Resources and Partnerships 

Sponsored Publications & Events

Roundtable on Economic Justice and the Economy | May 2019

The International Association of Jesuit Universities (IAJU) has identified six priorities for discernment, collaboration, and action. Among them is the promotion of environmental and economic justice as interconnected ethical challenges. The Lane Center held a roundtable discussion on May 1, 2019 that brought together scholars of different disciplines, along with community leaders working for justice, to take up these challenges. To view recordings of the scholars’ presentations, visit facebook.

Global Catholic Climate Movement | sept. 2018

On September 14, 2018, Lane Center partnered with the Global Catholic Climate Movement to organize an event called Living Laudato Si' Through Climate Action. Learn more about the event from the Ignatian Solidary Network article

Resources and Partnerships 

Sponsored Publications & Events

Catholic Identity in Context: Vision and Formation for the Common Good

3rd Annual Women Shaping the Catholic Social Tradition Speaking Series | Nov. 2019

Kerry Robinson, global ambassador for the Leadership Roundtable, is passionate about fostering gender equity in the Church and reimagining structures to promote inclusive participation and transparent leadership. Kerry spoke on the topic of Women and the Church. Watch the recording.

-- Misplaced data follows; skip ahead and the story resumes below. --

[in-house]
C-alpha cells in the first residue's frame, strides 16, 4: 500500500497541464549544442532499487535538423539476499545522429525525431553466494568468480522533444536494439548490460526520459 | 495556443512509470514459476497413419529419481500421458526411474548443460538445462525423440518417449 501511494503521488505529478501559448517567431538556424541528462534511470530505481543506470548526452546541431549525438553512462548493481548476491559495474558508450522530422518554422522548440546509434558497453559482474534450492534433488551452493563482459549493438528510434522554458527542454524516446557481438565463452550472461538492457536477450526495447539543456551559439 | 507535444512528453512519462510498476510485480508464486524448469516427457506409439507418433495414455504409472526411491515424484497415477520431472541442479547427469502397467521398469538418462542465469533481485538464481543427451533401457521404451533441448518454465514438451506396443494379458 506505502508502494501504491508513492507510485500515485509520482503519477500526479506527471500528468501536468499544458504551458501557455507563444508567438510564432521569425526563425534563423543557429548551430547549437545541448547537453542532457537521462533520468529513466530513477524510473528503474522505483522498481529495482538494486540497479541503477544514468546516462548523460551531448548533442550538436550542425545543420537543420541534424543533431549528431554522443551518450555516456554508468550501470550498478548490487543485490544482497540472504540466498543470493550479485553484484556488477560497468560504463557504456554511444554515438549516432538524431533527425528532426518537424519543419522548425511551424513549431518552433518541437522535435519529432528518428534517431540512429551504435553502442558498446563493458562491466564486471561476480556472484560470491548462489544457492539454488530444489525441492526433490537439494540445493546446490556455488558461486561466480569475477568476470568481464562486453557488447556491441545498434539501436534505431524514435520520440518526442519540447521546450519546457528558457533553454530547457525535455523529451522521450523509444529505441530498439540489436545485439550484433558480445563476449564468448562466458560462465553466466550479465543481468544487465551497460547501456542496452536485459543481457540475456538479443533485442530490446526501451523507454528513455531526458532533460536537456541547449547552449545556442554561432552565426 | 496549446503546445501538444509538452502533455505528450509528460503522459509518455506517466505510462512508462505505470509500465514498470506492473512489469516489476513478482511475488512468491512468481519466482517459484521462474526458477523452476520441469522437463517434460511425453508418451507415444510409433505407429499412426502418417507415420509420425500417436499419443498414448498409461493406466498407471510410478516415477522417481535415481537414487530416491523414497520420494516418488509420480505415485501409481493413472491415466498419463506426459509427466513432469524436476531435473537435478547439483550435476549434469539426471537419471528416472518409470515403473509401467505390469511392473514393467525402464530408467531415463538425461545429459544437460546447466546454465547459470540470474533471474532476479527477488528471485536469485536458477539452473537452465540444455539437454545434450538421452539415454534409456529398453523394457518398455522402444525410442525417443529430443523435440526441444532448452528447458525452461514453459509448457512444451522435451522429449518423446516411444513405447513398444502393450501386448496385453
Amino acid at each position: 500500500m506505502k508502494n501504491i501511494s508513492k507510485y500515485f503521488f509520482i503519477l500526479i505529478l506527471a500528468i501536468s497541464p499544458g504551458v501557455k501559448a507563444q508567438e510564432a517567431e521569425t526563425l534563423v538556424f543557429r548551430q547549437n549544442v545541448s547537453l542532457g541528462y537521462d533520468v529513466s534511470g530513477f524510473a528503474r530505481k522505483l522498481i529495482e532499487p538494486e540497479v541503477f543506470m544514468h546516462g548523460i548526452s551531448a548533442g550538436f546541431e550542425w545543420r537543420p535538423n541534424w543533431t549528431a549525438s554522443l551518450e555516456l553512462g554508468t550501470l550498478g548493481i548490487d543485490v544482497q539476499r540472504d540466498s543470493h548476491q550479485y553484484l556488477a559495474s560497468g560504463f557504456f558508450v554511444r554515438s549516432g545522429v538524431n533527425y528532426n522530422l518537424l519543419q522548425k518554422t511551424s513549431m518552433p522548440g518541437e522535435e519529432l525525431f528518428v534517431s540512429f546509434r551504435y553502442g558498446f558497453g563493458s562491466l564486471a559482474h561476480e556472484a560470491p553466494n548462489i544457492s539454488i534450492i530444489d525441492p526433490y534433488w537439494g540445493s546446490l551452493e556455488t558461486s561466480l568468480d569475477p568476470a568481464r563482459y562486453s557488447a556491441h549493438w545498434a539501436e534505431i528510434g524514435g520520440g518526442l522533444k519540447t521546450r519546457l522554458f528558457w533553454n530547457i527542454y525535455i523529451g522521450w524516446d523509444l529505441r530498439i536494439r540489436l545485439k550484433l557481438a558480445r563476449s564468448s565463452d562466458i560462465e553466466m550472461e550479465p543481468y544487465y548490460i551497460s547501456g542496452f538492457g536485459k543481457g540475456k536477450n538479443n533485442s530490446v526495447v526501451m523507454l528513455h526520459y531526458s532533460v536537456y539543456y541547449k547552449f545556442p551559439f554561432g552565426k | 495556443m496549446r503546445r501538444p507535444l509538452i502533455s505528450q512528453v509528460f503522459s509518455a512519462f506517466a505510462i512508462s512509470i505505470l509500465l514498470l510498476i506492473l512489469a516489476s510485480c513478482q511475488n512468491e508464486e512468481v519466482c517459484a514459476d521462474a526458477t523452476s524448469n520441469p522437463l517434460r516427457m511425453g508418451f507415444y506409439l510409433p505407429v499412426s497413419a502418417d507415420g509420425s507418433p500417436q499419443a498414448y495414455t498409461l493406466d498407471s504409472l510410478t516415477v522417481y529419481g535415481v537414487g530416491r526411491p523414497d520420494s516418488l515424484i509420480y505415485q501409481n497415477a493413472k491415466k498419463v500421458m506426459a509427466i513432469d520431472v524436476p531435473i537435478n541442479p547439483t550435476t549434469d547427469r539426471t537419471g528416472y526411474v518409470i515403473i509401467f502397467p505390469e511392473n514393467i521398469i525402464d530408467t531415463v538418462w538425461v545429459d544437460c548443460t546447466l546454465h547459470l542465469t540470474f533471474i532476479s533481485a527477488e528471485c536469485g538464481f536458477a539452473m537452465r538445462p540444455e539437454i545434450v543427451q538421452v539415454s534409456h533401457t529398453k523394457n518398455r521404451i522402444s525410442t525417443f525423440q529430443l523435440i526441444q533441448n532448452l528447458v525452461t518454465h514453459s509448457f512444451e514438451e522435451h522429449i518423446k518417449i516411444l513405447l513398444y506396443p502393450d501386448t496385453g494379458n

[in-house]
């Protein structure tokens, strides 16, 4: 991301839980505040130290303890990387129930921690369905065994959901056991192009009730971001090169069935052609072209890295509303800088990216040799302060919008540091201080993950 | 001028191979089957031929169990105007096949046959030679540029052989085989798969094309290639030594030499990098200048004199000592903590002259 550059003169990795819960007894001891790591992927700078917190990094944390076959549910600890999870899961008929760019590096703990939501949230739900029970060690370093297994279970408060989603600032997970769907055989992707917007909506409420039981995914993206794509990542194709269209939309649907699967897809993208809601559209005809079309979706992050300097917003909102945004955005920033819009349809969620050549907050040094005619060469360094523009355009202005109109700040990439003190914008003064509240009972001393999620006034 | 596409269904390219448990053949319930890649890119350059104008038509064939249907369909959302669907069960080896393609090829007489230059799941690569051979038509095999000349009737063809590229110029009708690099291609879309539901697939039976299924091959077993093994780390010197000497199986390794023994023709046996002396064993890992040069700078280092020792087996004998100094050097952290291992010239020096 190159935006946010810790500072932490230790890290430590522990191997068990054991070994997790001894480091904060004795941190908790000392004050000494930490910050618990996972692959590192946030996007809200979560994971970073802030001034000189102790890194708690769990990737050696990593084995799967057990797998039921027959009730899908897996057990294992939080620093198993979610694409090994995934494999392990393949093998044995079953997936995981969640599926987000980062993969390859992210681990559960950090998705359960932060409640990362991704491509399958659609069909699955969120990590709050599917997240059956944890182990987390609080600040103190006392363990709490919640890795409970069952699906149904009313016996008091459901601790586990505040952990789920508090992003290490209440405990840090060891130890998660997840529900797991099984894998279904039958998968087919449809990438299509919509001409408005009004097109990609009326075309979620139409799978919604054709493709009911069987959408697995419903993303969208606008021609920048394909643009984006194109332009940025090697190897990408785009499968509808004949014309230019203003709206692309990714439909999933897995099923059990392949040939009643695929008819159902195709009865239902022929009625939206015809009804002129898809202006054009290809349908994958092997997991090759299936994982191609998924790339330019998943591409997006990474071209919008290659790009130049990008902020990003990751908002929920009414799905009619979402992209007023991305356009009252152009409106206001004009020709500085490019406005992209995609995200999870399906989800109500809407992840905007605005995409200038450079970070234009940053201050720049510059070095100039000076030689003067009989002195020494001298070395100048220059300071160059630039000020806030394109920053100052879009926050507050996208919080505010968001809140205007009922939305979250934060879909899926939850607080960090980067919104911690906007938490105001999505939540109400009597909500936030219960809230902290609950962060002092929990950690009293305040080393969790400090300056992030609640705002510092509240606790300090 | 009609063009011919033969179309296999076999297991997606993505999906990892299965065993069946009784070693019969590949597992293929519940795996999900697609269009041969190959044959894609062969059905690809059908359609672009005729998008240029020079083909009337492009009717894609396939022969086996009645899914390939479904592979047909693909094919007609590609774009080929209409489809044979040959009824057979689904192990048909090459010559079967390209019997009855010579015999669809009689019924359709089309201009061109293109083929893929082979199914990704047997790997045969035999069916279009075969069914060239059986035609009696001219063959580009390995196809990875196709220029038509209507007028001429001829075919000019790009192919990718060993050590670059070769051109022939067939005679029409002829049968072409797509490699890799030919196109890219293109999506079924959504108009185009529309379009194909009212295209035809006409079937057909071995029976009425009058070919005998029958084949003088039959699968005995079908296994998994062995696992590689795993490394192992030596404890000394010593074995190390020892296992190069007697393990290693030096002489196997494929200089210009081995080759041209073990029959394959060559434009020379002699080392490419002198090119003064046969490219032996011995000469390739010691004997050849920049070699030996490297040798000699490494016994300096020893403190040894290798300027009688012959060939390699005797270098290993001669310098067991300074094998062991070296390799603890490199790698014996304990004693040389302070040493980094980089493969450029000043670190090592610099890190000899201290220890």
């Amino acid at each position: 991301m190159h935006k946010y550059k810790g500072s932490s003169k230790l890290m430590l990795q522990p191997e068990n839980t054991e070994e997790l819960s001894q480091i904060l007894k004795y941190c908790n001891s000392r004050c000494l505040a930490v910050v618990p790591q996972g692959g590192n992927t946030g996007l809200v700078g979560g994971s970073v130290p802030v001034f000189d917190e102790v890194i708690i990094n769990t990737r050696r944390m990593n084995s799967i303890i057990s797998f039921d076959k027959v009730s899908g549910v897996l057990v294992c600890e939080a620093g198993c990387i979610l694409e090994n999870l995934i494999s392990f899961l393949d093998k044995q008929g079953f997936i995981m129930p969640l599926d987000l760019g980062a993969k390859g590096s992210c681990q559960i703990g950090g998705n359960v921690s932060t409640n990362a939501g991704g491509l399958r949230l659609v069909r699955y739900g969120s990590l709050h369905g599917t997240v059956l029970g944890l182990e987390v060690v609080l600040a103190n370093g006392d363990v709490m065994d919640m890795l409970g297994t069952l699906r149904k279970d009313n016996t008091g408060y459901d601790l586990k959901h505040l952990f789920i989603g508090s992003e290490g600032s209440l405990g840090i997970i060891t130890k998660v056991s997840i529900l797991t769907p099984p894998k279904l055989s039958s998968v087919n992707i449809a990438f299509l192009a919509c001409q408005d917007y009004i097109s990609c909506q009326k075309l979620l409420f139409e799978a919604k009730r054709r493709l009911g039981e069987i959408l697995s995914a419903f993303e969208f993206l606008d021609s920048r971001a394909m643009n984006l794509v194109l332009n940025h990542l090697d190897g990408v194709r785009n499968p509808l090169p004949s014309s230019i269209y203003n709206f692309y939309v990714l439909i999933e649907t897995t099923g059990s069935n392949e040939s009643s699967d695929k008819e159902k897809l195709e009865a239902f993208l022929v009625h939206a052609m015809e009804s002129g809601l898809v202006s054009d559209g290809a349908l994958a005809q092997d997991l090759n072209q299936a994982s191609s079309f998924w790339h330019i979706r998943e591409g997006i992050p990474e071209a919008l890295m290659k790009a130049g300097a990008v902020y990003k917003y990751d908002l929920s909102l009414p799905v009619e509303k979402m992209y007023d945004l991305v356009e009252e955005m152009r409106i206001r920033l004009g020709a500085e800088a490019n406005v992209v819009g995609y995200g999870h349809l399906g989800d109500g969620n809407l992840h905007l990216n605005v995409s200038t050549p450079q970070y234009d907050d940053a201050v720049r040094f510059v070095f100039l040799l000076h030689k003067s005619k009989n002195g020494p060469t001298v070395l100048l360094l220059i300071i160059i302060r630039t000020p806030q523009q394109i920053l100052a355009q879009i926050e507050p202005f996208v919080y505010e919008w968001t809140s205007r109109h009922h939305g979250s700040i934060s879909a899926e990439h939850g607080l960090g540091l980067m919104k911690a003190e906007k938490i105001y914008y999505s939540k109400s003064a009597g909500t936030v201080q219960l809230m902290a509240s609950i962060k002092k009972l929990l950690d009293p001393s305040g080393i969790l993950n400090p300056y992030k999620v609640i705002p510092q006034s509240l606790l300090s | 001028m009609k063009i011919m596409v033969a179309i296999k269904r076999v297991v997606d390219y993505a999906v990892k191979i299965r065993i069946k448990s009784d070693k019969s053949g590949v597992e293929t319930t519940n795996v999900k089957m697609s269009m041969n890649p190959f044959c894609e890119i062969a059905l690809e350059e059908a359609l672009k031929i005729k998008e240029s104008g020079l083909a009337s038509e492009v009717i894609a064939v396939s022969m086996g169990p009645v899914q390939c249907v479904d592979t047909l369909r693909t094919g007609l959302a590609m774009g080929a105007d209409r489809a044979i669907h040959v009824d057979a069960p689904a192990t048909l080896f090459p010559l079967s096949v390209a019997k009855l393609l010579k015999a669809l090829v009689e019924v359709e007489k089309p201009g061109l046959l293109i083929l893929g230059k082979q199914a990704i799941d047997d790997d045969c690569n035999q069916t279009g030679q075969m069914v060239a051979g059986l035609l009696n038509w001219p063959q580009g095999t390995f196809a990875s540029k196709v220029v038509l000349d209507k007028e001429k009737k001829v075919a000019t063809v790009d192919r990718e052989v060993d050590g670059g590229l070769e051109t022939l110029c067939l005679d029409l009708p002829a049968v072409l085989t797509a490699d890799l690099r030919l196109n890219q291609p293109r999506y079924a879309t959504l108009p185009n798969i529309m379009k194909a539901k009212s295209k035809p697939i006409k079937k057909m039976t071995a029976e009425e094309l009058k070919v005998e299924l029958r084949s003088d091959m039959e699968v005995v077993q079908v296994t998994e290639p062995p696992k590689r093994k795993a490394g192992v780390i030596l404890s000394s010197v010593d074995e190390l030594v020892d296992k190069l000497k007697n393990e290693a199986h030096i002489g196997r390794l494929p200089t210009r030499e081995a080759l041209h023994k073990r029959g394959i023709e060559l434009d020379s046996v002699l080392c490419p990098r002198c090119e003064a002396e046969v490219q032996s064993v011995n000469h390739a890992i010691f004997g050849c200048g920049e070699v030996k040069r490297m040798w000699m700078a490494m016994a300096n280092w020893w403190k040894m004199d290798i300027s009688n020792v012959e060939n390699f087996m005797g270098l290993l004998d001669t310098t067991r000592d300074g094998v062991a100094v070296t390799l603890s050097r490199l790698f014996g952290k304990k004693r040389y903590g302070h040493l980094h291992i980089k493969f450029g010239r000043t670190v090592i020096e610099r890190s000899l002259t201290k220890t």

2nd Annual Women Shaping the Catholic Social Tradition Speaking Series | Nov. 2018

This annual event honors the memory of Sr. Dorothy Kazel, O.S.U., Sr. Ita Ford, M.M., Sr. Maura Clarke, M.M., and lay missionary, Jean Donovan – four Catholic women murdered on December 2, 1980 in El Salvador. By exercising an uncompromising commitment to the poor during the Salvadoran civil war, these women embody a radical commitment to faith and social justice. This series commemorates their witness and lifts up the Catholic sisters and lay women who continue to shape the Catholic social tradition. Sr. Simone Campbell, Executive Director of NETWORK, was the keynote speaker for this event on November 29, 2018. Watch the recording: